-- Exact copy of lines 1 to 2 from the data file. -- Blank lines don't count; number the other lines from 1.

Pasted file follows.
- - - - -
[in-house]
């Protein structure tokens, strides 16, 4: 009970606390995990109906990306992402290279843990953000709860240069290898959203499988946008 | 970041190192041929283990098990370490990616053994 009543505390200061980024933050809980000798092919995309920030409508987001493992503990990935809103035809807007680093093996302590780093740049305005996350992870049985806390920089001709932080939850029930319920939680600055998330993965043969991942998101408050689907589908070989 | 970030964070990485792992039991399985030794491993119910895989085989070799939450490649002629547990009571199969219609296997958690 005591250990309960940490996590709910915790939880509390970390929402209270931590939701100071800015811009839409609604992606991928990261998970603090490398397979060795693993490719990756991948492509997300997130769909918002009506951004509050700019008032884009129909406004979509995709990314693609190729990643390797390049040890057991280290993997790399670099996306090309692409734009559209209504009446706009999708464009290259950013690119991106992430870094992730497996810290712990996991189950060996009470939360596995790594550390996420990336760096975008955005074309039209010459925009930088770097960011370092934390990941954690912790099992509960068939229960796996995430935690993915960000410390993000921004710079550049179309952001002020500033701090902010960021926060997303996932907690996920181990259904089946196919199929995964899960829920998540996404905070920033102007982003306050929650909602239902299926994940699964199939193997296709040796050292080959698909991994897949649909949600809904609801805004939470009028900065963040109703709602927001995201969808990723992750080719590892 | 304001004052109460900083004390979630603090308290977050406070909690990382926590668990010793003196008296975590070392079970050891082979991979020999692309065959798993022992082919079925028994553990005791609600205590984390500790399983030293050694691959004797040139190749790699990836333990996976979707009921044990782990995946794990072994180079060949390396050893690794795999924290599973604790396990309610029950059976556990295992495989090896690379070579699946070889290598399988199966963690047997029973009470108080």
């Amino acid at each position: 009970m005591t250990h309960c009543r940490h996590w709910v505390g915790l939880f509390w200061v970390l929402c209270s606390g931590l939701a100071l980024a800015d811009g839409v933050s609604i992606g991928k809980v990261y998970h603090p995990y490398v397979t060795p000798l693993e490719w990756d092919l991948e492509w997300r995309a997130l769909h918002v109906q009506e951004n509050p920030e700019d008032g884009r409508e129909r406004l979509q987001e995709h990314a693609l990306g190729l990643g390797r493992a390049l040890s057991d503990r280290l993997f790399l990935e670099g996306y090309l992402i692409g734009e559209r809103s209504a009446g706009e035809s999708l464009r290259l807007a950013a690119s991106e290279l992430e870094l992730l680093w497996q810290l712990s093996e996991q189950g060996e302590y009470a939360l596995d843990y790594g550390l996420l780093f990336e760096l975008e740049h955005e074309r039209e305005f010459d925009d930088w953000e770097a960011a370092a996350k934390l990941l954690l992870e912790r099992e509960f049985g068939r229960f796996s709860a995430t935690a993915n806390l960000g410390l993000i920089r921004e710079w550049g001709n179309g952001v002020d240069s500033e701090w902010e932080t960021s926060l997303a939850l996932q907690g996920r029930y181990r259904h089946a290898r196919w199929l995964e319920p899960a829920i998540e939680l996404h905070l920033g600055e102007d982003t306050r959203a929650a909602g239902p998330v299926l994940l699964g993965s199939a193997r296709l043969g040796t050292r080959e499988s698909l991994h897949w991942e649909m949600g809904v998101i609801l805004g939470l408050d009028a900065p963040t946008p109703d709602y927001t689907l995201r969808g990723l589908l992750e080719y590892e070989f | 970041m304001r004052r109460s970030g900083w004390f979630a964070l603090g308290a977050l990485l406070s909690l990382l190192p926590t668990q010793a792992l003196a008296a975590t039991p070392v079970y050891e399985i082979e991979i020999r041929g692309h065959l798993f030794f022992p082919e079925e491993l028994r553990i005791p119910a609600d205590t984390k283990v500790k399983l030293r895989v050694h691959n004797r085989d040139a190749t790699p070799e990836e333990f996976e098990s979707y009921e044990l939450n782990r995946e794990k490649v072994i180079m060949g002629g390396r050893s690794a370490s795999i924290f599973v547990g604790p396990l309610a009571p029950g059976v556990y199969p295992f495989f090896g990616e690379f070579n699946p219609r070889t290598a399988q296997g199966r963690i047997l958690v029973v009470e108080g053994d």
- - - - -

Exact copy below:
[in-house]
């Protein structure tokens, strides 16, 4: 009970606390995990109906990306992402290279843990953000709860240069290898959203499988946008 | 970041190192041929283990098990370490990616053994 009543505390200061980024933050809980000798092919995309920030409508987001493992503990990935809103035809807007680093093996302590780093740049305005996350992870049985806390920089001709932080939850029930319920939680600055998330993965043969991942998101408050689907589908070989 | 970030964070990485792992039991399985030794491993119910895989085989070799939450490649002629547990009571199969219609296997958690 005591250990309960940490996590709910915790939880509390970390929402209270931590939701100071800015811009839409609604992606991928990261998970603090490398397979060795693993490719990756991948492509997300997130769909918002009506951004509050700019008032884009129909406004979509995709990314693609190729990643390797390049040890057991280290993997790399670099996306090309692409734009559209209504009446706009999708464009290259950013690119991106992430870094992730497996810290712990996991189950060996009470939360596995790594550390996420990336760096975008955005074309039209010459925009930088770097960011370092934390990941954690912790099992509960068939229960796996995430935690993915960000410390993000921004710079550049179309952001002020500033701090902010960021926060997303996932907690996920181990259904089946196919199929995964899960829920998540996404905070920033102007982003306050929650909602239902299926994940699964199939193997296709040796050292080959698909991994897949649909949600809904609801805004939470009028900065963040109703709602927001995201969808990723992750080719590892 | 304001004052109460900083004390979630603090308290977050406070909690990382926590668990010793003196008296975590070392079970050891082979991979020999692309065959798993022992082919079925028994553990005791609600205590984390500790399983030293050694691959004797040139190749790699990836333990996976979707009921044990782990995946794990072994180079060949390396050893690794795999924290599973604790396990309610029950059976556990295992495989090896690379070579699946070889290598399988199966963690047997029973009470108080």